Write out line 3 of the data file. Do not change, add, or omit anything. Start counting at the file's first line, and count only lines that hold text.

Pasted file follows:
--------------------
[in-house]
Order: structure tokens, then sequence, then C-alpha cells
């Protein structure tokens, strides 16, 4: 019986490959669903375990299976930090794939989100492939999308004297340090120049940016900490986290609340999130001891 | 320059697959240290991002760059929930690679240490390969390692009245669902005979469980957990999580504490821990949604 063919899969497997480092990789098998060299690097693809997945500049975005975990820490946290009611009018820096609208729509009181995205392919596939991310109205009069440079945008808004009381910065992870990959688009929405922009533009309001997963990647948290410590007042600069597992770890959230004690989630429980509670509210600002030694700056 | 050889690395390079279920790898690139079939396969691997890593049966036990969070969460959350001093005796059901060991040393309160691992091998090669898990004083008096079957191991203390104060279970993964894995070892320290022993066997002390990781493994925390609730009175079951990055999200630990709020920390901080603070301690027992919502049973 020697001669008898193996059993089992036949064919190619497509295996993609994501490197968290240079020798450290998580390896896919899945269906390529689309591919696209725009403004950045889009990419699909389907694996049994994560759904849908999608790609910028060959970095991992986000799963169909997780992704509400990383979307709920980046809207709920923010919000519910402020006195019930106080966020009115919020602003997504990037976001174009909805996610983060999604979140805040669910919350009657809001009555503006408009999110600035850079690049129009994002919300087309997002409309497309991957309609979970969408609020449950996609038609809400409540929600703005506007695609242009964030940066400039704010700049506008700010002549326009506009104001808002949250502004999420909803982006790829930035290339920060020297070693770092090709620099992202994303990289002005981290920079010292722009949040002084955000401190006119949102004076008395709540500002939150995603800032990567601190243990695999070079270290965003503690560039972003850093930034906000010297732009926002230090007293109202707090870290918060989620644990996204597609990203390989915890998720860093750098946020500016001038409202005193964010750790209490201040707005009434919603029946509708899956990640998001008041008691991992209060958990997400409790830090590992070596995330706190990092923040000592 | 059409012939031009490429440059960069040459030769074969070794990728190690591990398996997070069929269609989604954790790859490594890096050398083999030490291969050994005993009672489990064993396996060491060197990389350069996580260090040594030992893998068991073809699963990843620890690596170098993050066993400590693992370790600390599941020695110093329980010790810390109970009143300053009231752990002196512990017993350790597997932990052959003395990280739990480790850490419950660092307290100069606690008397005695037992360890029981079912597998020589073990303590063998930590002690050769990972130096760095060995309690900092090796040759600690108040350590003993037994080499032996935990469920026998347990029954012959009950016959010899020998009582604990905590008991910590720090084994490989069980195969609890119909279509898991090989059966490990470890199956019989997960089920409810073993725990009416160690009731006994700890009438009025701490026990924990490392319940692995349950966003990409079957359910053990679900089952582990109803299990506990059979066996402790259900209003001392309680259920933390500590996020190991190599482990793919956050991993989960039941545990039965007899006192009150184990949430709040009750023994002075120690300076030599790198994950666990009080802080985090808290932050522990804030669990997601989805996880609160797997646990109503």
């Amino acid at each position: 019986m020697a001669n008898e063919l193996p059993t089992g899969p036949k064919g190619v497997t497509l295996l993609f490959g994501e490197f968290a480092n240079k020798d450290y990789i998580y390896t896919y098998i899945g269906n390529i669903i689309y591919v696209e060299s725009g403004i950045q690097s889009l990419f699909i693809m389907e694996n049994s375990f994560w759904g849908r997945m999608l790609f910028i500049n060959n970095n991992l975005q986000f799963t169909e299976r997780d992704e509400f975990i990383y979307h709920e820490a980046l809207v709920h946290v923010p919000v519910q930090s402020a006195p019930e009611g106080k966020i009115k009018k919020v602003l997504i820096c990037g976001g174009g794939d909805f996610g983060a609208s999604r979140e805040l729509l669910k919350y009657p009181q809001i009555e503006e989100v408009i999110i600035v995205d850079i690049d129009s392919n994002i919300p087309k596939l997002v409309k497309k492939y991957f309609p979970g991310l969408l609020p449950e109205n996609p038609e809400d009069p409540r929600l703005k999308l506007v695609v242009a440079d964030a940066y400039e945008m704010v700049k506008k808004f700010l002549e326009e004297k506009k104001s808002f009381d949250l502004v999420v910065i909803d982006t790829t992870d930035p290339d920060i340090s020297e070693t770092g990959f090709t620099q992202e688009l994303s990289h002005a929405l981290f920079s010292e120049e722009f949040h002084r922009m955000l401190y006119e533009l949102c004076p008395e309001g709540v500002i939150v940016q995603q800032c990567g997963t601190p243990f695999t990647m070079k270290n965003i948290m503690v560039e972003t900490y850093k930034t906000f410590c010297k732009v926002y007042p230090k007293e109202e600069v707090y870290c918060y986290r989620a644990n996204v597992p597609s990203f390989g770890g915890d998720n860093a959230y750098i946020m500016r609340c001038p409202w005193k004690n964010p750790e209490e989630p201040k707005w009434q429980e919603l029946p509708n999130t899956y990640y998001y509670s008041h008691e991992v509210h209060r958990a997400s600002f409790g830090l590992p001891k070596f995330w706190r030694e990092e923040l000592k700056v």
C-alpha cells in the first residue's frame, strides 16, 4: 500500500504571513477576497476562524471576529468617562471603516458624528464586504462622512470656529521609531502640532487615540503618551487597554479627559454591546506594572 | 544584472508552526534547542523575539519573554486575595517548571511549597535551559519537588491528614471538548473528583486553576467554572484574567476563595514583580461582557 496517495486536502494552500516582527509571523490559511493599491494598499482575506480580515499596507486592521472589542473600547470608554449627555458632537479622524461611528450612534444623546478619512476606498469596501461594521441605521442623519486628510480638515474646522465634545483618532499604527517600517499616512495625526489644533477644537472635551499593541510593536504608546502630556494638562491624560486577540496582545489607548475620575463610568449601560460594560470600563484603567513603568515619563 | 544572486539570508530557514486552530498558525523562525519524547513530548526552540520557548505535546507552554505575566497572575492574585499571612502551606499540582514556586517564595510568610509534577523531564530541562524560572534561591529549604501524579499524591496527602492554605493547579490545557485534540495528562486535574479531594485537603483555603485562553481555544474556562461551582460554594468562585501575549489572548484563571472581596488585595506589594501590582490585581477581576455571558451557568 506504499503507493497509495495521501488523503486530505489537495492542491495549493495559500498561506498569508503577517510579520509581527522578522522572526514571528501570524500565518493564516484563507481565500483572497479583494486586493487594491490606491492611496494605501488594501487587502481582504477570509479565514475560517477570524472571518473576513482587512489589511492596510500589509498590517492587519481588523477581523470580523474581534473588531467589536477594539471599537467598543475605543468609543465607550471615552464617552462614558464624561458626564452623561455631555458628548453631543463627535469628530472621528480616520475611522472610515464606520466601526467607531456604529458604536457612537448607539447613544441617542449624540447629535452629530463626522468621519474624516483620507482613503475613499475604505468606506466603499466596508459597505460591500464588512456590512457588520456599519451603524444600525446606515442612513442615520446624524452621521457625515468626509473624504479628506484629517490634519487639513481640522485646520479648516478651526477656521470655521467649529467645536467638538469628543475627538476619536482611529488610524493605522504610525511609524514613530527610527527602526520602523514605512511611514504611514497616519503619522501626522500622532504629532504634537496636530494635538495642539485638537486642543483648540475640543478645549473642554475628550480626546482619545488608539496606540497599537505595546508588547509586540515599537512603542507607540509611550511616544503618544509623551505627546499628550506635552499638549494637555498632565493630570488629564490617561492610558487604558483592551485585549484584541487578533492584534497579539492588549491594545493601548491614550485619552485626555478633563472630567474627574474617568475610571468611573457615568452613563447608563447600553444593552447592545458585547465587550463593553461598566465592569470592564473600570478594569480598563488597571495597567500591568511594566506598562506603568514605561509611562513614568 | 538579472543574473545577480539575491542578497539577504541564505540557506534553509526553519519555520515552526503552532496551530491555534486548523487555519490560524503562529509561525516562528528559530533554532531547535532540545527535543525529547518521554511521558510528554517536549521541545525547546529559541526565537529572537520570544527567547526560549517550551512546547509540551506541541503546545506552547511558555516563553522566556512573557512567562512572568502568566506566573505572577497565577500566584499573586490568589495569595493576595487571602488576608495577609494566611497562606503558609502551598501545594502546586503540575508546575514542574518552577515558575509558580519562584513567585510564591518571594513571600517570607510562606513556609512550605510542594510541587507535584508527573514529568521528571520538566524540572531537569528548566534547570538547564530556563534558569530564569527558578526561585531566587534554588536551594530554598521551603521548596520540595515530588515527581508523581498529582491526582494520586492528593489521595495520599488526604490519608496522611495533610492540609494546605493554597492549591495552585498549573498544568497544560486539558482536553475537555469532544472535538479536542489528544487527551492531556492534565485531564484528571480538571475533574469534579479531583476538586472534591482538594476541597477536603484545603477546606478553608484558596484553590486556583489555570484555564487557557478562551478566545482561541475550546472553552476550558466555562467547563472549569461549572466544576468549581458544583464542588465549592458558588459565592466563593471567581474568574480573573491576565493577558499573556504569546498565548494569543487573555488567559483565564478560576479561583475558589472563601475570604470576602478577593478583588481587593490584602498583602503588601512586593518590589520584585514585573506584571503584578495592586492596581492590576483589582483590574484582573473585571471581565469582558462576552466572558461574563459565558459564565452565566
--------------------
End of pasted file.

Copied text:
């Protein structure tokens, strides 16, 4: 019986490959669903375990299976930090794939989100492939999308004297340090120049940016900490986290609340999130001891 | 320059697959240290991002760059929930690679240490390969390692009245669902005979469980957990999580504490821990949604 063919899969497997480092990789098998060299690097693809997945500049975005975990820490946290009611009018820096609208729509009181995205392919596939991310109205009069440079945008808004009381910065992870990959688009929405922009533009309001997963990647948290410590007042600069597992770890959230004690989630429980509670509210600002030694700056 | 050889690395390079279920790898690139079939396969691997890593049966036990969070969460959350001093005796059901060991040393309160691992091998090669898990004083008096079957191991203390104060279970993964894995070892320290022993066997002390990781493994925390609730009175079951990055999200630990709020920390901080603070301690027992919502049973 020697001669008898193996059993089992036949064919190619497509295996993609994501490197968290240079020798450290998580390896896919899945269906390529689309591919696209725009403004950045889009990419699909389907694996049994994560759904849908999608790609910028060959970095991992986000799963169909997780992704509400990383979307709920980046809207709920923010919000519910402020006195019930106080966020009115919020602003997504990037976001174009909805996610983060999604979140805040669910919350009657809001009555503006408009999110600035850079690049129009994002919300087309997002409309497309991957309609979970969408609020449950996609038609809400409540929600703005506007695609242009964030940066400039704010700049506008700010002549326009506009104001808002949250502004999420909803982006790829930035290339920060020297070693770092090709620099992202994303990289002005981290920079010292722009949040002084955000401190006119949102004076008395709540500002939150995603800032990567601190243990695999070079270290965003503690560039972003850093930034906000010297732009926002230090007293109202707090870290918060989620644990996204597609990203390989915890998720860093750098946020500016001038409202005193964010750790209490201040707005009434919603029946509708899956990640998001008041008691991992209060958990997400409790830090590992070596995330706190990092923040000592 | 059409012939031009490429440059960069040459030769074969070794990728190690591990398996997070069929269609989604954790790859490594890096050398083999030490291969050994005993009672489990064993396996060491060197990389350069996580260090040594030992893998068991073809699963990843620890690596170098993050066993400590693992370790600390599941020695110093329980010790810390109970009143300053009231752990002196512990017993350790597997932990052959003395990280739990480790850490419950660092307290100069606690008397005695037992360890029981079912597998020589073990303590063998930590002690050769990972130096760095060995309690900092090796040759600690108040350590003993037994080499032996935990469920026998347990029954012959009950016959010899020998009582604990905590008991910590720090084994490989069980195969609890119909279509898991090989059966490990470890199956019989997960089920409810073993725990009416160690009731006994700890009438009025701490026990924990490392319940692995349950966003990409079957359910053990679900089952582990109803299990506990059979066996402790259900209003001392309680259920933390500590996020190991190599482990793919956050991993989960039941545990039965007899006192009150184990949430709040009750023994002075120690300076030599790198994950666990009080802080985090808290932050522990804030669990997601989805996880609160797997646990109503």